4. Let pride, swearing, lying, drinking, and every kind of indecency, be as dreadful to your thoughts as the day of judgment to the reprobate. For know, my child, though these things be lightly talked of, yet the wages of them is death. And the heavy accompaniments of them in this life are shame and sorrow, sickness and poverty. To which I may add the greatest of all evils, the continual terror of a guilty conscience.

5. Be sure to keep the Lord's day holy, in public and private devotions: carefully avoiding that bad practice of making that day your play-day. If you converse with those that pretend they have no other time, advise them to improve it to the best advantage. The breaking of the Sabbath shews a high contempt of the work of our redemption, and brings more young people to ruin, than any one thing besides. Begin the week with prayer and piety, and the end will be peace and profit

. Seek first the kingdom of God and his righteousness, and all things needful shall be added unto you.

6. Be faithful and just to all that employ you. Follow that golden rule of doing to others as you would be done unto. A rule truly Christian; blessed are they that keep it.

Be reverent and devout to Almighty God. Be loyal and obedient to your king. Be loving and

kind to all your relations. Be courteous and civil to all your acquaintance. Be_compassionate and charitable to all in distress. Be careful and diligent in all your business. Be just and honest in all your dealings. Be wisely wary of all your companions. Be moderately frugal in all your expences. Be discreet and grave in the choice of your wife: always remembering that no love can be of an happy continuance, that is not founded upon virtue, nor any woman continue a good wife, that is not first a good Christian. She that per forms her duty to God will love and 5 reverence her husband.'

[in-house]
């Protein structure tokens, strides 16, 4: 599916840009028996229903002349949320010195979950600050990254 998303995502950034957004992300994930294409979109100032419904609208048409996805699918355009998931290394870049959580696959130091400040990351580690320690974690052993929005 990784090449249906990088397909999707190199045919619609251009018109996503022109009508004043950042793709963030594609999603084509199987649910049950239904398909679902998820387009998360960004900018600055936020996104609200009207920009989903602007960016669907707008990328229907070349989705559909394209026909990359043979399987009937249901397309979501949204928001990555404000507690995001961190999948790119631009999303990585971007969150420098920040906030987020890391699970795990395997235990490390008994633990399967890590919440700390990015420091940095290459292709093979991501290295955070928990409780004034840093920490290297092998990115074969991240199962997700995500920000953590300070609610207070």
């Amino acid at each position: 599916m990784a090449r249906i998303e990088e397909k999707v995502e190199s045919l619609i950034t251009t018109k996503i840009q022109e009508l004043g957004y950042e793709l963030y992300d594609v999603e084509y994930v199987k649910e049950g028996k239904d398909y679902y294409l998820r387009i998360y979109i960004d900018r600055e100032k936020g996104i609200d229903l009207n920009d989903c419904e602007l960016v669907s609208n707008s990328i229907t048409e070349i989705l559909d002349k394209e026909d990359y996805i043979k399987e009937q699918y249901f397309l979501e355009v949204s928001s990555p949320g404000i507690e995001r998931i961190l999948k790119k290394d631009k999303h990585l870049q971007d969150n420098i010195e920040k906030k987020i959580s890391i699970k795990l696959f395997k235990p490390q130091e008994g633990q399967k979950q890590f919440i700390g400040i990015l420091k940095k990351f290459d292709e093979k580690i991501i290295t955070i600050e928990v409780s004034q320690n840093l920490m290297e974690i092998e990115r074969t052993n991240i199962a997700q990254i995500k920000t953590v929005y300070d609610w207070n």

And now, my child, having given you these few directions, I intreat thee to follow them: though they are ill-expressed, they are well intended, therefore slight them not (as the custom is) because they are the counsels of an OLD WOMAN, but esteem them as the advice of a loving mother, who values the good of


soul as her own. And that God Almighty may preserve you, sanctify and save you, make you a pious Christian in this world, and a glorious saint in that to come, is, and shall be till death, the constant prayer of

Your dear and loving Mother.

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GREAT GOD! whose eye looks through the world,

And through the heart of man,
Distinctly seeing from the first

Each deeply-bidden plan;
Oh still impress upon my mind

That Thou art ever near,
That not one inward thonght or wish

I feel, but Thou dost hear!


499 Nay, not one feeling unexpress'd,

One faint desire untold,
Arises, but to Thee 'tis known,

Thou can'st its source unfold.
Then let me every sinful thought

With earnest care erase,
Lest (though unknown to all the earth),

Thou should'st the evil trace.
And surely ill advice in vain,

Or ridicule may try,
To tempt me, if I pe'er forget
The watching of Thine eye.


My God! a simple child, I raise
To Thee my hymn of prayer and praise ;
To Thee who sitt'st enthron’d on higb,
Above yon stars which deck the sky.
But wilt Thou from Thy station bend,
And to my feeble voice attend?
Yes ; for Thou deign'st Thyself to call
The watchful Parent of us all :
The weakest babe may rest secure,
Protected by a Father's power:
And I will raise my prayer to Thee,
The God of heaven, who cares for me !
Accept my thankfulness and love,
That by Thy power I breathe, I move,
Have been by Thee from danger kept,
In waking hours, and whilst I slept :
And oh! my gracious Father, still
My mind and body guard from ill!

The same.

And what doth the Lord require of thee but to do justly, to love mercy, and to walk humbly with thy God.”—MICAH, vi. 8.

Still to act justly, though we find
A selfish thought within the mind;
Still to love mercy, and to try
In peace to live, in peace to die.